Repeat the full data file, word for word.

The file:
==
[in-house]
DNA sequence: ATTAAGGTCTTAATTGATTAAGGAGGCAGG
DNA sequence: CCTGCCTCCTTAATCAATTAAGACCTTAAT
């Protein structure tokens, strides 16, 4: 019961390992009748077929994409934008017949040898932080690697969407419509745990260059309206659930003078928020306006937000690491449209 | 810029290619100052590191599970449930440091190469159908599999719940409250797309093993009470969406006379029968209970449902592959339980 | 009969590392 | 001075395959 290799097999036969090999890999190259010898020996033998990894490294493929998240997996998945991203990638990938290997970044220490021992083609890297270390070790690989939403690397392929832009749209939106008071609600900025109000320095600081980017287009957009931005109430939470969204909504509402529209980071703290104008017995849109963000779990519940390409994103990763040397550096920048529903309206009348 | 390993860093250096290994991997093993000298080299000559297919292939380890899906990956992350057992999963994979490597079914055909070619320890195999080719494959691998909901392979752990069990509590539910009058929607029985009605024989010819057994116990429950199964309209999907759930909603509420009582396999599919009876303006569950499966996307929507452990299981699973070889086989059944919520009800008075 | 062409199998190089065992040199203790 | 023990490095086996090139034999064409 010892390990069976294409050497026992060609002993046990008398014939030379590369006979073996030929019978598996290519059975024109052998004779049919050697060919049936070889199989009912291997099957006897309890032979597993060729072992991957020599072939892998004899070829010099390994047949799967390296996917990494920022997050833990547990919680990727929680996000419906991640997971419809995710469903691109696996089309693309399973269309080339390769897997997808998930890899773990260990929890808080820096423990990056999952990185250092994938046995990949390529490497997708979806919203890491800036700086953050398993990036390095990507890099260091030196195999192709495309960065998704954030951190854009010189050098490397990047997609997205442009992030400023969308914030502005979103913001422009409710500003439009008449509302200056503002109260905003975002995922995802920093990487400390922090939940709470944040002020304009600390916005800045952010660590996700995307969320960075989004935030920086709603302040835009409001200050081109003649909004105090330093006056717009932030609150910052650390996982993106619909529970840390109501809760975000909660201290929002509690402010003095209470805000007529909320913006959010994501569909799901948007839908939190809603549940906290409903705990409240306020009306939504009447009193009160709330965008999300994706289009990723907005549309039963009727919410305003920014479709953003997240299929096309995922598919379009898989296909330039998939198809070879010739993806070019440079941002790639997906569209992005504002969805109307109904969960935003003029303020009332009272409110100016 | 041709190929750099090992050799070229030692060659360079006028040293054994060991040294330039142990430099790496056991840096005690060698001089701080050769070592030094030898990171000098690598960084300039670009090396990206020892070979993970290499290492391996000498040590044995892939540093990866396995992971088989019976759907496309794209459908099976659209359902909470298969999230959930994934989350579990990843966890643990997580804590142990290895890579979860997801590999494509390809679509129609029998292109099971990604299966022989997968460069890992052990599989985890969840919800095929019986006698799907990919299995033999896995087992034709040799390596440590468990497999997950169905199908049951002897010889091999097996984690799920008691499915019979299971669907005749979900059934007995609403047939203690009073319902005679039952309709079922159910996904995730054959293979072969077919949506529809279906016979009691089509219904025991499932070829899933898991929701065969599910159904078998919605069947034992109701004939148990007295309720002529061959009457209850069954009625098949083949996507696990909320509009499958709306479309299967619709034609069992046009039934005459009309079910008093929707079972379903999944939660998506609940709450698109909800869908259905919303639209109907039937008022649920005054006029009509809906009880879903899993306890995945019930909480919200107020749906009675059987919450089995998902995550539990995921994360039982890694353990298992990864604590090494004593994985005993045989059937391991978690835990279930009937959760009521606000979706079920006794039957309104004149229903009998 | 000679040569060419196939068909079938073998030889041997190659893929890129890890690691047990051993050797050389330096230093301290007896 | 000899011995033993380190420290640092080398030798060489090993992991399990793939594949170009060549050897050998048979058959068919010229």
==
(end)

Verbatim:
[in-house]
DNA sequence: ATTAAGGTCTTAATTGATTAAGGAGGCAGG
DNA sequence: CCTGCCTCCTTAATCAATTAAGACCTTAAT
């Protein structure tokens, strides 16, 4: 019961390992009748077929994409934008017949040898932080690697969407419509745990260059309206659930003078928020306006937000690491449209 | 810029290619100052590191599970449930440091190469159908599999719940409250797309093993009470969406006379029968209970449902592959339980 | 009969590392 | 001075395959 290799097999036969090999890999190259010898020996033998990894490294493929998240997996998945991203990638990938290997970044220490021992083609890297270390070790690989939403690397392929832009749209939106008071609600900025109000320095600081980017287009957009931005109430939470969204909504509402529209980071703290104008017995849109963000779990519940390409994103990763040397550096920048529903309206009348 | 390993860093250096290994991997093993000298080299000559297919292939380890899906990956992350057992999963994979490597079914055909070619320890195999080719494959691998909901392979752990069990509590539910009058929607029985009605024989010819057994116990429950199964309209999907759930909603509420009582396999599919009876303006569950499966996307929507452990299981699973070889086989059944919520009800008075 | 062409199998190089065992040199203790 | 023990490095086996090139034999064409 010892390990069976294409050497026992060609002993046990008398014939030379590369006979073996030929019978598996290519059975024109052998004779049919050697060919049936070889199989009912291997099957006897309890032979597993060729072992991957020599072939892998004899070829010099390994047949799967390296996917990494920022997050833990547990919680990727929680996000419906991640997971419809995710469903691109696996089309693309399973269309080339390769897997997808998930890899773990260990929890808080820096423990990056999952990185250092994938046995990949390529490497997708979806919203890491800036700086953050398993990036390095990507890099260091030196195999192709495309960065998704954030951190854009010189050098490397990047997609997205442009992030400023969308914030502005979103913001422009409710500003439009008449509302200056503002109260905003975002995922995802920093990487400390922090939940709470944040002020304009600390916005800045952010660590996700995307969320960075989004935030920086709603302040835009409001200050081109003649909004105090330093006056717009932030609150910052650390996982993106619909529970840390109501809760975000909660201290929002509690402010003095209470805000007529909320913006959010994501569909799901948007839908939190809603549940906290409903705990409240306020009306939504009447009193009160709330965008999300994706289009990723907005549309039963009727919410305003920014479709953003997240299929096309995922598919379009898989296909330039998939198809070879010739993806070019440079941002790639997906569209992005504002969805109307109904969960935003003029303020009332009272409110100016 | 041709190929750099090992050799070229030692060659360079006028040293054994060991040294330039142990430099790496056991840096005690060698001089701080050769070592030094030898990171000098690598960084300039670009090396990206020892070979993970290499290492391996000498040590044995892939540093990866396995992971088989019976759907496309794209459908099976659209359902909470298969999230959930994934989350579990990843966890643990997580804590142990290895890579979860997801590999494509390809679509129609029998292109099971990604299966022989997968460069890992052990599989985890969840919800095929019986006698799907990919299995033999896995087992034709040799390596440590468990497999997950169905199908049951002897010889091999097996984690799920008691499915019979299971669907005749979900059934007995609403047939203690009073319902005679039952309709079922159910996904995730054959293979072969077919949506529809279906016979009691089509219904025991499932070829899933898991929701065969599910159904078998919605069947034992109701004939148990007295309720002529061959009457209850069954009625098949083949996507696990909320509009499958709306479309299967619709034609069992046009039934005459009309079910008093929707079972379903999944939660998506609940709450698109909800869908259905919303639209109907039937008022649920005054006029009509809906009880879903899993306890995945019930909480919200107020749906009675059987919450089995998902995550539990995921994360039982890694353990298992990864604590090494004593994985005993045989059937391991978690835990279930009937959760009521606000979706079920006794039957309104004149229903009998 | 000679040569060419196939068909079938073998030889041997190659893929890129890890690691047990051993050797050389330096230093301290007896 | 000899011995033993380190420290640092080398030798060489090993992991399990793939594949170009060549050897050998048979058959068919010229």